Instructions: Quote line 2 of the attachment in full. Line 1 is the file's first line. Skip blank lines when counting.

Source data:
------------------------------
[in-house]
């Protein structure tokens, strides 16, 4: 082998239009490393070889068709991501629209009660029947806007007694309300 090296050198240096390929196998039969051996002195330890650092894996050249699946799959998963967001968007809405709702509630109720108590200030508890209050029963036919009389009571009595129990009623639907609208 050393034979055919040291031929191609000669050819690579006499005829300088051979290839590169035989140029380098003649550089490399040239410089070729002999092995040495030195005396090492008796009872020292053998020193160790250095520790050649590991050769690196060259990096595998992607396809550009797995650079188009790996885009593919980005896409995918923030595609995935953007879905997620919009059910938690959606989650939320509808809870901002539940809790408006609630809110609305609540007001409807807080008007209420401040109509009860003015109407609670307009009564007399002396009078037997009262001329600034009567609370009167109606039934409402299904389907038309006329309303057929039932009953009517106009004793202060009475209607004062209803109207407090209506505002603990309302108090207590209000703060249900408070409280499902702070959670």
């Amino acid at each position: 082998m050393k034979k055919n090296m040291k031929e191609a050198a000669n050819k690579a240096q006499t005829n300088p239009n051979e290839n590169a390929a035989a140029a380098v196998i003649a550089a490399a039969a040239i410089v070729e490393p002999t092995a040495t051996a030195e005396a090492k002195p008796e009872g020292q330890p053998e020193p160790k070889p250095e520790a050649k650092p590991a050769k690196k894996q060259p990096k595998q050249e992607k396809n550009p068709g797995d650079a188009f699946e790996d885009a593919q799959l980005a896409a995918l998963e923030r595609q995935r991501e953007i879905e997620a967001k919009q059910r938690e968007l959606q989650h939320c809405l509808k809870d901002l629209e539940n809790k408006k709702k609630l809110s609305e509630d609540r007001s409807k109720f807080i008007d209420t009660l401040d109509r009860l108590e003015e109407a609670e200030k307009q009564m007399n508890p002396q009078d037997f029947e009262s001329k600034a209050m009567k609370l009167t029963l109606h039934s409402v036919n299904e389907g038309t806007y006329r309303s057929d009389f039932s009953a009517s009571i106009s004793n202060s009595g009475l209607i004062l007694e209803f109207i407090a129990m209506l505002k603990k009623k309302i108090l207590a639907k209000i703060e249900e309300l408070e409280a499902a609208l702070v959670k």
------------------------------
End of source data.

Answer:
């Protein structure tokens, strides 16, 4: 082998239009490393070889068709991501629209009660029947806007007694309300 090296050198240096390929196998039969051996002195330890650092894996050249699946799959998963967001968007809405709702509630109720108590200030508890209050029963036919009389009571009595129990009623639907609208 050393034979055919040291031929191609000669050819690579006499005829300088051979290839590169035989140029380098003649550089490399040239410089070729002999092995040495030195005396090492008796009872020292053998020193160790250095520790050649590991050769690196060259990096595998992607396809550009797995650079188009790996885009593919980005896409995918923030595609995935953007879905997620919009059910938690959606989650939320509808809870901002539940809790408006609630809110609305609540007001409807807080008007209420401040109509009860003015109407609670307009009564007399002396009078037997009262001329600034009567609370009167109606039934409402299904389907038309006329309303057929039932009953009517106009004793202060009475209607004062209803109207407090209506505002603990309302108090207590209000703060249900408070409280499902702070959670």